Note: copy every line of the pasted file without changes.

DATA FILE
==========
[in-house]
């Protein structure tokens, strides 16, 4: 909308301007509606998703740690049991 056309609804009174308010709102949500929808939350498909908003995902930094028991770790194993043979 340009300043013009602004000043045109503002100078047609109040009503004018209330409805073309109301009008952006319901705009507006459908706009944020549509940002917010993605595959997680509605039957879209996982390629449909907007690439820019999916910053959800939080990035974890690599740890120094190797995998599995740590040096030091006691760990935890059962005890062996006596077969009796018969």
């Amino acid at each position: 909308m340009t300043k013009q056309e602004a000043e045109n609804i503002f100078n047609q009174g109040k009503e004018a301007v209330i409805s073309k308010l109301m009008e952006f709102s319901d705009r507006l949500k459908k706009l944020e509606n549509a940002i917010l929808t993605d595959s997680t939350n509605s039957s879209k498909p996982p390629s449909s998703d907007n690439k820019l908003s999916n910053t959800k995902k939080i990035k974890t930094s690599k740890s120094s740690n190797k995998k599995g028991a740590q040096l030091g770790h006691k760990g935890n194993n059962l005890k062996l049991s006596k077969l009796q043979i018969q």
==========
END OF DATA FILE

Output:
[in-house]
């Protein structure tokens, strides 16, 4: 909308301007509606998703740690049991 056309609804009174308010709102949500929808939350498909908003995902930094028991770790194993043979 340009300043013009602004000043045109503002100078047609109040009503004018209330409805073309109301009008952006319901705009507006459908706009944020549509940002917010993605595959997680509605039957879209996982390629449909907007690439820019999916910053959800939080990035974890690599740890120094190797995998599995740590040096030091006691760990935890059962005890062996006596077969009796018969």
């Amino acid at each position: 909308m340009t300043k013009q056309e602004a000043e045109n609804i503002f100078n047609q009174g109040k009503e004018a301007v209330i409805s073309k308010l109301m009008e952006f709102s319901d705009r507006l949500k459908k706009l944020e509606n549509a940002i917010l929808t993605d595959s997680t939350n509605s039957s879209k498909p996982p390629s449909s998703d907007n690439k820019l908003s999916n910053t959800k995902k939080i990035k974890t930094s690599k740890s120094s740690n190797k995998k599995g028991a740590q040096l030091g770790h006691k760990g935890n194993n059962l005890k062996l049991s006596k077969l009796q043979i018969q």